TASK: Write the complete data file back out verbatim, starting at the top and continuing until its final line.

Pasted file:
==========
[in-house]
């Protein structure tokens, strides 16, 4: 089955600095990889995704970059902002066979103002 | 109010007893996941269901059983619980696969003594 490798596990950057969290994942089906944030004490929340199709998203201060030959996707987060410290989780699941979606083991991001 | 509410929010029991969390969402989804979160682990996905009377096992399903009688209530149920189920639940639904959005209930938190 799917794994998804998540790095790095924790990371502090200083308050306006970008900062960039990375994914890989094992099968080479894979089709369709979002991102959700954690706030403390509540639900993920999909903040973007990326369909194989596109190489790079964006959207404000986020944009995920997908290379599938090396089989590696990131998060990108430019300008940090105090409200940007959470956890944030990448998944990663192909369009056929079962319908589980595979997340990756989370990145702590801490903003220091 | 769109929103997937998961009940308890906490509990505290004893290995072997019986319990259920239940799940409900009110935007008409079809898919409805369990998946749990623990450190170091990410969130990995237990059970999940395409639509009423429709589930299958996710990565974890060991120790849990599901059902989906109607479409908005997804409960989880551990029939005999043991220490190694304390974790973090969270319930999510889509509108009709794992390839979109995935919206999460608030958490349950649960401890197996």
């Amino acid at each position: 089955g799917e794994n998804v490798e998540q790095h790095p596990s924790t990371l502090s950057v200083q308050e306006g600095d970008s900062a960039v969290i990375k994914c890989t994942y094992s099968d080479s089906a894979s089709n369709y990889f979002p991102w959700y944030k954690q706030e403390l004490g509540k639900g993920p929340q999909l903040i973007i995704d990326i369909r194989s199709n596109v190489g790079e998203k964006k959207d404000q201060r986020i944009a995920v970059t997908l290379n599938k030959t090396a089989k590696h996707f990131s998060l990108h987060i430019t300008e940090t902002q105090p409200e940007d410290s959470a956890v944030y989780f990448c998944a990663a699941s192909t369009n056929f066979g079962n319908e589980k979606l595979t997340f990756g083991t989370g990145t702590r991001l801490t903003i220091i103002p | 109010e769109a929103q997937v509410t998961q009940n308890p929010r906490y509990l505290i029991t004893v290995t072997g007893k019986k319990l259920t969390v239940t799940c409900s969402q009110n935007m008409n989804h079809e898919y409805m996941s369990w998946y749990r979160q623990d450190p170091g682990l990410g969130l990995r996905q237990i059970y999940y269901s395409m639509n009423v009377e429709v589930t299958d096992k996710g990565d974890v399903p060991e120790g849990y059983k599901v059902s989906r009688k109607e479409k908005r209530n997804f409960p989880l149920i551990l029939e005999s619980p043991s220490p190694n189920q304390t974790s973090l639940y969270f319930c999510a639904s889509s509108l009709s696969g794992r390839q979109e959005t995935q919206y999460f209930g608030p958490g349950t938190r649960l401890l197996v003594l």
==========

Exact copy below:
[in-house]
């Protein structure tokens, strides 16, 4: 089955600095990889995704970059902002066979103002 | 109010007893996941269901059983619980696969003594 490798596990950057969290994942089906944030004490929340199709998203201060030959996707987060410290989780699941979606083991991001 | 509410929010029991969390969402989804979160682990996905009377096992399903009688209530149920189920639940639904959005209930938190 799917794994998804998540790095790095924790990371502090200083308050306006970008900062960039990375994914890989094992099968080479894979089709369709979002991102959700954690706030403390509540639900993920999909903040973007990326369909194989596109190489790079964006959207404000986020944009995920997908290379599938090396089989590696990131998060990108430019300008940090105090409200940007959470956890944030990448998944990663192909369009056929079962319908589980595979997340990756989370990145702590801490903003220091 | 769109929103997937998961009940308890906490509990505290004893290995072997019986319990259920239940799940409900009110935007008409079809898919409805369990998946749990623990450190170091990410969130990995237990059970999940395409639509009423429709589930299958996710990565974890060991120790849990599901059902989906109607479409908005997804409960989880551990029939005999043991220490190694304390974790973090969270319930999510889509509108009709794992390839979109995935919206999460608030958490349950649960401890197996």
């Amino acid at each position: 089955g799917e794994n998804v490798e998540q790095h790095p596990s924790t990371l502090s950057v200083q308050e306006g600095d970008s900062a960039v969290i990375k994914c890989t994942y094992s099968d080479s089906a894979s089709n369709y990889f979002p991102w959700y944030k954690q706030e403390l004490g509540k639900g993920p929340q999909l903040i973007i995704d990326i369909r194989s199709n596109v190489g790079e998203k964006k959207d404000q201060r986020i944009a995920v970059t997908l290379n599938k030959t090396a089989k590696h996707f990131s998060l990108h987060i430019t300008e940090t902002q105090p409200e940007d410290s959470a956890v944030y989780f990448c998944a990663a699941s192909t369009n056929f066979g079962n319908e589980k979606l595979t997340f990756g083991t989370g990145t702590r991001l801490t903003i220091i103002p | 109010e769109a929103q997937v509410t998961q009940n308890p929010r906490y509990l505290i029991t004893v290995t072997g007893k019986k319990l259920t969390v239940t799940c409900s969402q009110n935007m008409n989804h079809e898919y409805m996941s369990w998946y749990r979160q623990d450190p170091g682990l990410g969130l990995r996905q237990i059970y999940y269901s395409m639509n009423v009377e429709v589930t299958d096992k996710g990565d974890v399903p060991e120790g849990y059983k599901v059902s989906r009688k109607e479409k908005r209530n997804f409960p989880l149920i551990l029939e005999s619980p043991s220490p190694n189920q304390t974790s973090l639940y969270f319930c999510a639904s889509s509108l009709s696969g794992r390839q979109e959005t995935q919206y999460f209930g608030p958490g349950t938190r649960l401890l197996v003594l």